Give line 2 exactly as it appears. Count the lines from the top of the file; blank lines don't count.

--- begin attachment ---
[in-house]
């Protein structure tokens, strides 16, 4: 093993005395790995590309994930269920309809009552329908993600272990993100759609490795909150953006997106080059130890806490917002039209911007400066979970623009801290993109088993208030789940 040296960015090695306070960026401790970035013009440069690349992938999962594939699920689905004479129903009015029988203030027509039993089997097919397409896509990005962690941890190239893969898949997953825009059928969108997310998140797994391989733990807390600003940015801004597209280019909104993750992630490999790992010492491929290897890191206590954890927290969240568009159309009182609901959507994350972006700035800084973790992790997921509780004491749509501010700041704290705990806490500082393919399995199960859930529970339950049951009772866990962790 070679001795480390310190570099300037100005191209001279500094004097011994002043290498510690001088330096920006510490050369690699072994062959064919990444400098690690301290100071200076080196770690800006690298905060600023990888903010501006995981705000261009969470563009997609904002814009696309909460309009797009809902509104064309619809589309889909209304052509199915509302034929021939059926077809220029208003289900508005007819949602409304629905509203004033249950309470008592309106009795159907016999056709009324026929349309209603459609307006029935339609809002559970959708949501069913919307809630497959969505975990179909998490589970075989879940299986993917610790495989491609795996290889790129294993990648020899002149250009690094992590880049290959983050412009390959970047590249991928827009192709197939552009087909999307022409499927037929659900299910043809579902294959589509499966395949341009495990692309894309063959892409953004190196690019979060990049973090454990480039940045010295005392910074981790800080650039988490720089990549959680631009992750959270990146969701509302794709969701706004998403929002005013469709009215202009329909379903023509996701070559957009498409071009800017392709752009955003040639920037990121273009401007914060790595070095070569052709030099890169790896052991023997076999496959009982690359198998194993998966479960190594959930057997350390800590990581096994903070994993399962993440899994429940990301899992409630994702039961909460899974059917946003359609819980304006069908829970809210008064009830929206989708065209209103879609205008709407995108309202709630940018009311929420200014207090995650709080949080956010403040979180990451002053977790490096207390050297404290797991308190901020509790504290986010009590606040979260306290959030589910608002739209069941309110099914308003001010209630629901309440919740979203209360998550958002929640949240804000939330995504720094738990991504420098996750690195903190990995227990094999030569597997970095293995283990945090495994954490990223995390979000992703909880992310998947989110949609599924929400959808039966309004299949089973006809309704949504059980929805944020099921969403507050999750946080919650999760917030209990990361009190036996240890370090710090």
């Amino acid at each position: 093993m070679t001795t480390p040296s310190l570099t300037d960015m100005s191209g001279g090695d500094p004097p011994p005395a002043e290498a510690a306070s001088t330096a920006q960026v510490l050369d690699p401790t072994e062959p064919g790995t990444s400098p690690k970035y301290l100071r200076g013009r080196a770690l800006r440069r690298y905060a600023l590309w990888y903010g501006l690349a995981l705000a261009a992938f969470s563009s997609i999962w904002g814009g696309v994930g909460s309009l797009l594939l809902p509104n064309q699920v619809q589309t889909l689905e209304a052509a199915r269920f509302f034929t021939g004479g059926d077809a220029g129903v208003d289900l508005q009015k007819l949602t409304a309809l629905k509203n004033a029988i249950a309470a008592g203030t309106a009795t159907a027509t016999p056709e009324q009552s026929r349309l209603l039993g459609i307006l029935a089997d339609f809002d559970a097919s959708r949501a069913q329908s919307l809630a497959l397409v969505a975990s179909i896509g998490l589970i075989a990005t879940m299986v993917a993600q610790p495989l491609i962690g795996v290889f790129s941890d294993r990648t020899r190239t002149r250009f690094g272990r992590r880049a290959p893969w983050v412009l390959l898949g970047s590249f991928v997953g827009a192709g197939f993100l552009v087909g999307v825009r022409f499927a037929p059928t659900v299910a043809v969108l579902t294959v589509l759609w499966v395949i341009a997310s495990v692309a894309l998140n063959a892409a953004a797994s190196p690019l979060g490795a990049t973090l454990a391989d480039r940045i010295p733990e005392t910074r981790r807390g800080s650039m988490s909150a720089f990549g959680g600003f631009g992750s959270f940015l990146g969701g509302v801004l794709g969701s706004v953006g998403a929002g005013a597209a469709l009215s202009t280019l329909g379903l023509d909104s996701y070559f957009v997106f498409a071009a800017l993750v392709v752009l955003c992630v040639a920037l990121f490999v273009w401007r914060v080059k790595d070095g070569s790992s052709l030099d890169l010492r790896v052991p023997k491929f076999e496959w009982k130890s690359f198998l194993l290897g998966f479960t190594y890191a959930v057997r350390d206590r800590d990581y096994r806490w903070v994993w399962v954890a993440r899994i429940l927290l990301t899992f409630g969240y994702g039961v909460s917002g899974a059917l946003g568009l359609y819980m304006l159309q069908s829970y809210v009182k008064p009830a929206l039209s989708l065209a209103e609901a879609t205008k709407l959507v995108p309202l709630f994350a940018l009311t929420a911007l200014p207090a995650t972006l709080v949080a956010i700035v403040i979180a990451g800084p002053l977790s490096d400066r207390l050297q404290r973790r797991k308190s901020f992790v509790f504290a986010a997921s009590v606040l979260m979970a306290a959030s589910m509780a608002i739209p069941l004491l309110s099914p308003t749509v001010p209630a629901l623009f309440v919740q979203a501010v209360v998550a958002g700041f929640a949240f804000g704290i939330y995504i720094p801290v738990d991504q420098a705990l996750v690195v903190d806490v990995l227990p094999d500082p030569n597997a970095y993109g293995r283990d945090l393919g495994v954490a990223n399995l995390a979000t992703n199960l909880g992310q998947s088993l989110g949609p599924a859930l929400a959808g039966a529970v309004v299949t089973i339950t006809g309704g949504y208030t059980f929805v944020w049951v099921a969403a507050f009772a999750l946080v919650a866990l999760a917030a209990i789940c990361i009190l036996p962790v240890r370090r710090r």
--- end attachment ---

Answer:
């Protein structure tokens, strides 16, 4: 093993005395790995590309994930269920309809009552329908993600272990993100759609490795909150953006997106080059130890806490917002039209911007400066979970623009801290993109088993208030789940 040296960015090695306070960026401790970035013009440069690349992938999962594939699920689905004479129903009015029988203030027509039993089997097919397409896509990005962690941890190239893969898949997953825009059928969108997310998140797994391989733990807390600003940015801004597209280019909104993750992630490999790992010492491929290897890191206590954890927290969240568009159309009182609901959507994350972006700035800084973790992790997921509780004491749509501010700041704290705990806490500082393919399995199960859930529970339950049951009772866990962790 070679001795480390310190570099300037100005191209001279500094004097011994002043290498510690001088330096920006510490050369690699072994062959064919990444400098690690301290100071200076080196770690800006690298905060600023990888903010501006995981705000261009969470563009997609904002814009696309909460309009797009809902509104064309619809589309889909209304052509199915509302034929021939059926077809220029208003289900508005007819949602409304629905509203004033249950309470008592309106009795159907016999056709009324026929349309209603459609307006029935339609809002559970959708949501069913919307809630497959969505975990179909998490589970075989879940299986993917610790495989491609795996290889790129294993990648020899002149250009690094992590880049290959983050412009390959970047590249991928827009192709197939552009087909999307022409499927037929659900299910043809579902294959589509499966395949341009495990692309894309063959892409953004190196690019979060990049973090454990480039940045010295005392910074981790800080650039988490720089990549959680631009992750959270990146969701509302794709969701706004998403929002005013469709009215202009329909379903023509996701070559957009498409071009800017392709752009955003040639920037990121273009401007914060790595070095070569052709030099890169790896052991023997076999496959009982690359198998194993998966479960190594959930057997350390800590990581096994903070994993399962993440899994429940990301899992409630994702039961909460899974059917946003359609819980304006069908829970809210008064009830929206989708065209209103879609205008709407995108309202709630940018009311929420200014207090995650709080949080956010403040979180990451002053977790490096207390050297404290797991308190901020509790504290986010009590606040979260306290959030589910608002739209069941309110099914308003001010209630629901309440919740979203209360998550958002929640949240804000939330995504720094738990991504420098996750690195903190990995227990094999030569597997970095293995283990945090495994954490990223995390979000992703909880992310998947989110949609599924929400959808039966309004299949089973006809309704949504059980929805944020099921969403507050999750946080919650999760917030209990990361009190036996240890370090710090």